Peatlands, Armagh, Northern Ireland

Posted: October 16, 2012 by tchannon in Analysis, Surfacestation

Yes this is a record breaking met station but here is spot of fun too.

I get to see the wierd and the beautiful, this is the nuts.

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Taken from a dual carriageway, if you don’t like telephone poles dress them up, colour co-ordinated with a fancy hedge.

Not finished yet.

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From the air… huh! And a clue.

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This is most bizarre image of an AWS to date, as it turns out to do with peat workings complete with private tramway.

You are actually looking down unusually vertically as well as the sun throwing hard shadows, the posts are not posts but shadows.

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Peatlands, Armagh, Northern Ireland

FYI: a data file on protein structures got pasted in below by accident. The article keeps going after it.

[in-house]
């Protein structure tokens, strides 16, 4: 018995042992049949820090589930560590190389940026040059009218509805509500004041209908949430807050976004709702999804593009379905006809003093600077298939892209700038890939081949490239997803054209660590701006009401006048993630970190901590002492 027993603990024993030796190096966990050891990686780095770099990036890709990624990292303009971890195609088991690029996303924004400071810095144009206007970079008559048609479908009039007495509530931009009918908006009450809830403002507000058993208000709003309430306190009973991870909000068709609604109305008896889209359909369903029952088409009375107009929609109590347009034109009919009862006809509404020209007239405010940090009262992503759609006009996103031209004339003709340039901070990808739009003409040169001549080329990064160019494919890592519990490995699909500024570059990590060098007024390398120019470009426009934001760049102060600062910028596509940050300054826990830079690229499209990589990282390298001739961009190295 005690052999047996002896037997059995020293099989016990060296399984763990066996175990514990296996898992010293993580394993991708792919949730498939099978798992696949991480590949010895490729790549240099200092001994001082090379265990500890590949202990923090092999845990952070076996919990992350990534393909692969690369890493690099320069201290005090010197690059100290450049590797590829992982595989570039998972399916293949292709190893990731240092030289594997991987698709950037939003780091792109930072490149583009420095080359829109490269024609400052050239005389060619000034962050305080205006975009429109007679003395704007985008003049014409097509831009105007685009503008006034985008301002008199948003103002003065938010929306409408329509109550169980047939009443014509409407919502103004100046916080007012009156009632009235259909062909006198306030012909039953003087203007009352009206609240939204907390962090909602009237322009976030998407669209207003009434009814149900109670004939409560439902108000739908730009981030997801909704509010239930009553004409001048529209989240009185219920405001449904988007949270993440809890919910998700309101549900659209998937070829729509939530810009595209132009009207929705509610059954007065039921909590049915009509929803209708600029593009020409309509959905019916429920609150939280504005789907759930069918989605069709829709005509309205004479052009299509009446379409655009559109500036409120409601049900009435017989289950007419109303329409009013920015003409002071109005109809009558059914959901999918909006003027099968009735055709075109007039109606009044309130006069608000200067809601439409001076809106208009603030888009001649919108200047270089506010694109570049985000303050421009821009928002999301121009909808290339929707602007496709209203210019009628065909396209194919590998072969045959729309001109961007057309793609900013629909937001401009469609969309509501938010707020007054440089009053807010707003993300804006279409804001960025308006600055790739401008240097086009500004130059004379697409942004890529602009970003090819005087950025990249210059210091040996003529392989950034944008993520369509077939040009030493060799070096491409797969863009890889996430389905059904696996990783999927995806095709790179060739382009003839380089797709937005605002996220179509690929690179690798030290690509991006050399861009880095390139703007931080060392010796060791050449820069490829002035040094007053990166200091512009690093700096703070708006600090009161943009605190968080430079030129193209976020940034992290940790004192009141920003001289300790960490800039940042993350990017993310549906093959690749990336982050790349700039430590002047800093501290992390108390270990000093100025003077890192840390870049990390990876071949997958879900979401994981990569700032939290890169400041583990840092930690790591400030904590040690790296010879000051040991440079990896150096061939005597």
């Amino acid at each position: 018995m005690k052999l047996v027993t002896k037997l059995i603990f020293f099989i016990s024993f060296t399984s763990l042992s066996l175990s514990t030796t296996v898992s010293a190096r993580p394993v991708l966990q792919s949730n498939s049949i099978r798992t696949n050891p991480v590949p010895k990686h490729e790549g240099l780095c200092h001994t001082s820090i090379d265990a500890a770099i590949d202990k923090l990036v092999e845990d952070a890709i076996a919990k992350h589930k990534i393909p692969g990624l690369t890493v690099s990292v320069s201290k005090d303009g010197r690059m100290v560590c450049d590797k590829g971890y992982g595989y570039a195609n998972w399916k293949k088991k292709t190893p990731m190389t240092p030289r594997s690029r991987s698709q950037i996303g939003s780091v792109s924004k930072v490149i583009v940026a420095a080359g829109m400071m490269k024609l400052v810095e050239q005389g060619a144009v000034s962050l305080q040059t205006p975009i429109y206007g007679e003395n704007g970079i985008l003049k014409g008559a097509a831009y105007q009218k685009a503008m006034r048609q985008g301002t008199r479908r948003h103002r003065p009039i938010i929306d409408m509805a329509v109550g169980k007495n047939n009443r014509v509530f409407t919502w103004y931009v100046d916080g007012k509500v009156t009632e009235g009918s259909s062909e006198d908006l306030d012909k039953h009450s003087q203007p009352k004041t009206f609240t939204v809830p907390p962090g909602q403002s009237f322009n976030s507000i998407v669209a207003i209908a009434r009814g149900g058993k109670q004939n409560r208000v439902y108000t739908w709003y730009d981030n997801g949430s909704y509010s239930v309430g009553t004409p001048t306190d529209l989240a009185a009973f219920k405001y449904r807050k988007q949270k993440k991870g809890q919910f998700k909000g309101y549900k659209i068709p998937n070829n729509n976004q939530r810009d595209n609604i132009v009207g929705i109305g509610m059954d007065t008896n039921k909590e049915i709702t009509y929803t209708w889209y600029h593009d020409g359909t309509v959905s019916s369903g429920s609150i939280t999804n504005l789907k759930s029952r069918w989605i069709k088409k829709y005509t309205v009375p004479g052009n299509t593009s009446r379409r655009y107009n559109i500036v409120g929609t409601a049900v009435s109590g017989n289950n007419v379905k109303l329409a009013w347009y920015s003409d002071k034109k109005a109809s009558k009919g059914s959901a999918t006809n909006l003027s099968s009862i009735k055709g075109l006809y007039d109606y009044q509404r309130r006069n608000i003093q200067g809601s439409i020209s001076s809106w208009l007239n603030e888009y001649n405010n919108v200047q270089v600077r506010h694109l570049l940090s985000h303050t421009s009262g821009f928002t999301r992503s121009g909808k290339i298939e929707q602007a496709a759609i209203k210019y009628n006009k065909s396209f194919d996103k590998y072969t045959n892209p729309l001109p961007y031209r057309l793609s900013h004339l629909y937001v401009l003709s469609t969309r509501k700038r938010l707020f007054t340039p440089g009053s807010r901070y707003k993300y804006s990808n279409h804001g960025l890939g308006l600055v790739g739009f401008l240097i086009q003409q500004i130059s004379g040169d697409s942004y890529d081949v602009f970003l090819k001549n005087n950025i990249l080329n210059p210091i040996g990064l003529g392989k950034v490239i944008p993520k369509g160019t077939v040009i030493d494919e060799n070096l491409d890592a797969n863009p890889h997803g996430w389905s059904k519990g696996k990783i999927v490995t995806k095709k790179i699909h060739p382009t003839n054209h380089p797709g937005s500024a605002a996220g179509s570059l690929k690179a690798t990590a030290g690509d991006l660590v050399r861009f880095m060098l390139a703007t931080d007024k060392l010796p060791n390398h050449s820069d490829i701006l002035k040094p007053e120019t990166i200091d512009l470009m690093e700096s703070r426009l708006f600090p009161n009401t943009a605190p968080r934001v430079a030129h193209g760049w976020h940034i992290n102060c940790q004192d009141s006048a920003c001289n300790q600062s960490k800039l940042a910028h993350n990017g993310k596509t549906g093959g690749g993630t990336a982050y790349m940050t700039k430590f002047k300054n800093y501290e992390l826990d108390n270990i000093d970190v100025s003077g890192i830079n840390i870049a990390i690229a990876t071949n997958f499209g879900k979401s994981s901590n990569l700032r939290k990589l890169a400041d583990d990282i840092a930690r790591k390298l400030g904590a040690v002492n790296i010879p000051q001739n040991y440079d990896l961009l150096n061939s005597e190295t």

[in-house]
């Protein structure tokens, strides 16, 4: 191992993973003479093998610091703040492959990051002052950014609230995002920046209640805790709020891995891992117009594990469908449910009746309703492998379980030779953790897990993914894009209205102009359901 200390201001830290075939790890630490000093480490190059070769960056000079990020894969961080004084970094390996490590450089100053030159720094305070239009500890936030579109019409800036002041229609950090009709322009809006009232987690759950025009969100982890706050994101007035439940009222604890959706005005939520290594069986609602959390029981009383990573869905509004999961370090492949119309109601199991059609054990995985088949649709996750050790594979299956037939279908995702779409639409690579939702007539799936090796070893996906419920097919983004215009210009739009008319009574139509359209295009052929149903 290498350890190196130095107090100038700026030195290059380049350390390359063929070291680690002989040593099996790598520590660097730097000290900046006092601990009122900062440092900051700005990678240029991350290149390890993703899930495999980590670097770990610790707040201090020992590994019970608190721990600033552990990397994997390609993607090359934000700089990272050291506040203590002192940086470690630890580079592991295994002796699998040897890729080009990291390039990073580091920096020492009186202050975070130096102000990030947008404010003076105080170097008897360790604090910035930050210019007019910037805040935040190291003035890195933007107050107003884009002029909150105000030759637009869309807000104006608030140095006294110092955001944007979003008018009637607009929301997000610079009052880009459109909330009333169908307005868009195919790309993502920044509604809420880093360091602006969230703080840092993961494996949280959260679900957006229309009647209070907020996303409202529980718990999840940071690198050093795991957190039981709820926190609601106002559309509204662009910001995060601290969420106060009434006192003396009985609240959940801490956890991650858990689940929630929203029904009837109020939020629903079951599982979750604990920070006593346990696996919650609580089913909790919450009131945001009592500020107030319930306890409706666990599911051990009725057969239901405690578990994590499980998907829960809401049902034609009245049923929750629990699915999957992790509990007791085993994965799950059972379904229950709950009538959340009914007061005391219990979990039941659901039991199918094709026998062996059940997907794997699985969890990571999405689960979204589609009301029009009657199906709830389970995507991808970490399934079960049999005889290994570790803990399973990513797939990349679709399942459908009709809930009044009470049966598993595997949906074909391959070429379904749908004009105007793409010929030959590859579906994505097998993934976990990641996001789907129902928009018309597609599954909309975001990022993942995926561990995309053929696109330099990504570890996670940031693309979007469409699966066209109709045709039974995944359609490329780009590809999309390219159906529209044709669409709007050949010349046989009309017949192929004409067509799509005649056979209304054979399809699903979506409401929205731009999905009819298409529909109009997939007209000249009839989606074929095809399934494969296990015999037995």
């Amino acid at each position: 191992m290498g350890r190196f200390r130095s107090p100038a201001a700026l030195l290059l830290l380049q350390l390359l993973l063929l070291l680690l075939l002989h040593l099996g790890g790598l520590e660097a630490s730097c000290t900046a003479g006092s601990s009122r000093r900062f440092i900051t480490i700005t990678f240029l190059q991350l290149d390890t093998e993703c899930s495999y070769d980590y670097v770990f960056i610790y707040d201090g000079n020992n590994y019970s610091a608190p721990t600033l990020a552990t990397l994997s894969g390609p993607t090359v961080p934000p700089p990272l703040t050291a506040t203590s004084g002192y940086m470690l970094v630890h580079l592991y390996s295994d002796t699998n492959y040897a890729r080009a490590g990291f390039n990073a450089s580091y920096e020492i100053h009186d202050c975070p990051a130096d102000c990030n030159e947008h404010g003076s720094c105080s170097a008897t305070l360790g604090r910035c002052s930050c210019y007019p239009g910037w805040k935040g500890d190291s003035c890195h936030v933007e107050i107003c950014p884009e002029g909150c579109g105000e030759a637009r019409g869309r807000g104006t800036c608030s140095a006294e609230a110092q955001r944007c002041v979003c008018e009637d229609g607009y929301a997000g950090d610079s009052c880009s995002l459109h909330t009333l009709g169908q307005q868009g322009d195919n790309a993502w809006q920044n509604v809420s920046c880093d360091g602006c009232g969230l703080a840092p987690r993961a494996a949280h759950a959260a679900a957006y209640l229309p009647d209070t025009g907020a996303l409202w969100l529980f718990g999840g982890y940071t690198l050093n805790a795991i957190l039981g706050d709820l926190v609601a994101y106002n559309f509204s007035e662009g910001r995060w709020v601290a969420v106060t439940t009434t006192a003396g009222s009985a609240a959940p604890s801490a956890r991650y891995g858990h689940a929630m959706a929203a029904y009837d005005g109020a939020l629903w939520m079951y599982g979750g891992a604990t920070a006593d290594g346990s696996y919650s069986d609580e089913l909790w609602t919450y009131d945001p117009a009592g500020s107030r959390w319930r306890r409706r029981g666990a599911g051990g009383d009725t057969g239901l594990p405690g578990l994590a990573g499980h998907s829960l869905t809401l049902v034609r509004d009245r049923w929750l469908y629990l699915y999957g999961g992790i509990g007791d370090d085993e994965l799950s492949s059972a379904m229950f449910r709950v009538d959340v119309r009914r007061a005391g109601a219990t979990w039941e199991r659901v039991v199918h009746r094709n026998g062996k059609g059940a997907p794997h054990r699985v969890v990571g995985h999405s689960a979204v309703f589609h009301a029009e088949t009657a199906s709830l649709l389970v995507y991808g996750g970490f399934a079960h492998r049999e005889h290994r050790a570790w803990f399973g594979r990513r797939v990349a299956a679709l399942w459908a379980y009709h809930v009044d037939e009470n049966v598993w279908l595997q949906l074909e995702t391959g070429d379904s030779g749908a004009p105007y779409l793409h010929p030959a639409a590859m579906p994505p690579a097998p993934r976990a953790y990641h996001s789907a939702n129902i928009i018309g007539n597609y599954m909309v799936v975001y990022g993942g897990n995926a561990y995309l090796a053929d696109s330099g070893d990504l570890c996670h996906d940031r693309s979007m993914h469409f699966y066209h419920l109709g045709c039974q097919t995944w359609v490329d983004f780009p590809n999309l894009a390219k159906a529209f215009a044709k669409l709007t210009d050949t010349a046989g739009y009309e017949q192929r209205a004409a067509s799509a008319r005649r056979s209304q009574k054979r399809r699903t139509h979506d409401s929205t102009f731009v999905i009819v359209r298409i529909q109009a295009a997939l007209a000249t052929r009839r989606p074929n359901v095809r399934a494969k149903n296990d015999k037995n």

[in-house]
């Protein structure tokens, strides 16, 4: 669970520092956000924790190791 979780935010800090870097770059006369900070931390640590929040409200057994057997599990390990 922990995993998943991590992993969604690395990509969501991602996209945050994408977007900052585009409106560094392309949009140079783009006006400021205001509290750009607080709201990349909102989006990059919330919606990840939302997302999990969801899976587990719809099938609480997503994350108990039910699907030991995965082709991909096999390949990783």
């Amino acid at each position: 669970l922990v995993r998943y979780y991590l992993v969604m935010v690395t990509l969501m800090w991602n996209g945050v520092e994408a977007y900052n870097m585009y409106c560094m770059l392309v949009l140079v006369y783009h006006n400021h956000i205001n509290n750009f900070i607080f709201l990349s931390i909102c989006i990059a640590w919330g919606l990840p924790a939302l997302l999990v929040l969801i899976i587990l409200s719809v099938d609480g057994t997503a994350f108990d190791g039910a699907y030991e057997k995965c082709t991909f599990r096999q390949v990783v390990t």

54.48336990340346,-6.620108727280013

Holds record for hottest November day in Northern Ireland
November 18.6 °C Peatlands (Co. Armagh) 2 November 2007

Estimated Class 3, fails Class 2 on hedges within 30 metres, however shadow from trees if measured might relegate this site to Class 4 or Class 5.

UHI, assume very little.

This is a current active site.

The site exposure is poor, a microclimate. I also note the Stevenson screen is very close to a fence and posts.

The peat workings are nearby.

Comments
  1. Entropic man says:

    I hadn’t realised it, but I pass this site a couple of times a month. The M1 Motorway connecting Belfast with the West of Ulster runs out of the picture, a few hundred metres north, about 5 miles East of Dungannon. It is in a rural area, so UHI is low.
    However, your tramway is an industrial narrow gauge railway used to transport peat cut from an extensive area of bog to an outside store to the east of the farm buildings, and thence under the motorway to be loaded onto lorries.
    The exposed peat is black and probably warms the local microclimate on sunny days.
    From the length and azimuth of the shadows , and the lack of leaves on the deciduous trees, the aerial images were taken under a low Sun at about 11.00 on a Winter’s morning, so the screen may not be as sheltered as you think
    This photo-interpretation can become addictive; no wonder Constance Babington-Smith got so hooked on it!